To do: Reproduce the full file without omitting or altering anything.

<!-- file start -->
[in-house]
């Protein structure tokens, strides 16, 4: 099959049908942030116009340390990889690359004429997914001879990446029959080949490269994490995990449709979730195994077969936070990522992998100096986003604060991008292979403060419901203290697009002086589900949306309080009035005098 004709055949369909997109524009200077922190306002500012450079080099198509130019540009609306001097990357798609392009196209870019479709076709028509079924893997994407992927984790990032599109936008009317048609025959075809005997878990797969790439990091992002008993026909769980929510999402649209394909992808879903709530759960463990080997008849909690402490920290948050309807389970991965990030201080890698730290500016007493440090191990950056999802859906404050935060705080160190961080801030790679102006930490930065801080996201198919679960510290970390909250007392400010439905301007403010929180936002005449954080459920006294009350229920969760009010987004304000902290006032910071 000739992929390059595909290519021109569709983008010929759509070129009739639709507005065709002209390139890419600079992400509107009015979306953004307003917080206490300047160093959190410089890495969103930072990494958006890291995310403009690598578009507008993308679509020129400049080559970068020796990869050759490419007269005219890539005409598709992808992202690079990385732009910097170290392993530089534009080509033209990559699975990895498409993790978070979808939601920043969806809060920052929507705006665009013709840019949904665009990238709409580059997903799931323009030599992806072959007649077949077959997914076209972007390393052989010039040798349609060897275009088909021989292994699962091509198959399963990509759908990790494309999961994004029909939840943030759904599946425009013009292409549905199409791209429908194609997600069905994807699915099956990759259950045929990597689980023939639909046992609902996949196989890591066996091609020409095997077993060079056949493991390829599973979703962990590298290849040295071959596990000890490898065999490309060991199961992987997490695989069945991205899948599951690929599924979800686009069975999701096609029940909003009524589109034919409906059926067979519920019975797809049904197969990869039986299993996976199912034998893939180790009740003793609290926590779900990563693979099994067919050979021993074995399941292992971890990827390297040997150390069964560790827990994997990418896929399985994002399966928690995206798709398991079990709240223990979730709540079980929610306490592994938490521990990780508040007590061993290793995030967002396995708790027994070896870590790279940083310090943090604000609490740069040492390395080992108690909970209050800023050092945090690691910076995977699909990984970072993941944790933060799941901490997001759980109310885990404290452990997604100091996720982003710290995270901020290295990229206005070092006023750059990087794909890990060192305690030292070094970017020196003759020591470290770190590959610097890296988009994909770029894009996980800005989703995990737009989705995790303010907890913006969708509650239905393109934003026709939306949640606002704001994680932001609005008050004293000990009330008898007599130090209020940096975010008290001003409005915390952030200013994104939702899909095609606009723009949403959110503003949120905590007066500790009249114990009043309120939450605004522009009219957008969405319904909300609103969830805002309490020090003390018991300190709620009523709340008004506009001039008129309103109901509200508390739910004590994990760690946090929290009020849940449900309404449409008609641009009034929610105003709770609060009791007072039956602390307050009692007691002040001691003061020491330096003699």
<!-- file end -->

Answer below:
[in-house]
């Protein structure tokens, strides 16, 4: 099959049908942030116009340390990889690359004429997914001879990446029959080949490269994490995990449709979730195994077969936070990522992998100096986003604060991008292979403060419901203290697009002086589900949306309080009035005098 004709055949369909997109524009200077922190306002500012450079080099198509130019540009609306001097990357798609392009196209870019479709076709028509079924893997994407992927984790990032599109936008009317048609025959075809005997878990797969790439990091992002008993026909769980929510999402649209394909992808879903709530759960463990080997008849909690402490920290948050309807389970991965990030201080890698730290500016007493440090191990950056999802859906404050935060705080160190961080801030790679102006930490930065801080996201198919679960510290970390909250007392400010439905301007403010929180936002005449954080459920006294009350229920969760009010987004304000902290006032910071 000739992929390059595909290519021109569709983008010929759509070129009739639709507005065709002209390139890419600079992400509107009015979306953004307003917080206490300047160093959190410089890495969103930072990494958006890291995310403009690598578009507008993308679509020129400049080559970068020796990869050759490419007269005219890539005409598709992808992202690079990385732009910097170290392993530089534009080509033209990559699975990895498409993790978070979808939601920043969806809060920052929507705006665009013709840019949904665009990238709409580059997903799931323009030599992806072959007649077949077959997914076209972007390393052989010039040798349609060897275009088909021989292994699962091509198959399963990509759908990790494309999961994004029909939840943030759904599946425009013009292409549905199409791209429908194609997600069905994807699915099956990759259950045929990597689980023939639909046992609902996949196989890591066996091609020409095997077993060079056949493991390829599973979703962990590298290849040295071959596990000890490898065999490309060991199961992987997490695989069945991205899948599951690929599924979800686009069975999701096609029940909003009524589109034919409906059926067979519920019975797809049904197969990869039986299993996976199912034998893939180790009740003793609290926590779900990563693979099994067919050979021993074995399941292992971890990827390297040997150390069964560790827990994997990418896929399985994002399966928690995206798709398991079990709240223990979730709540079980929610306490592994938490521990990780508040007590061993290793995030967002396995708790027994070896870590790279940083310090943090604000609490740069040492390395080992108690909970209050800023050092945090690691910076995977699909990984970072993941944790933060799941901490997001759980109310885990404290452990997604100091996720982003710290995270901020290295990229206005070092006023750059990087794909890990060192305690030292070094970017020196003759020591470290770190590959610097890296988009994909770029894009996980800005989703995990737009989705995790303010907890913006969708509650239905393109934003026709939306949640606002704001994680932001609005008050004293000990009330008898007599130090209020940096975010008290001003409005915390952030200013994104939702899909095609606009723009949403959110503003949120905590007066500790009249114990009043309120939450605004522009009219957008969405319904909300609103969830805002309490020090003390018991300190709620009523709340008004506009001039008129309103109901509200508390739910004590994990760690946090929290009020849940449900309404449409008609641009009034929610105003709770609060009791007072039956602390307050009692007691002040001691003061020491330096003699």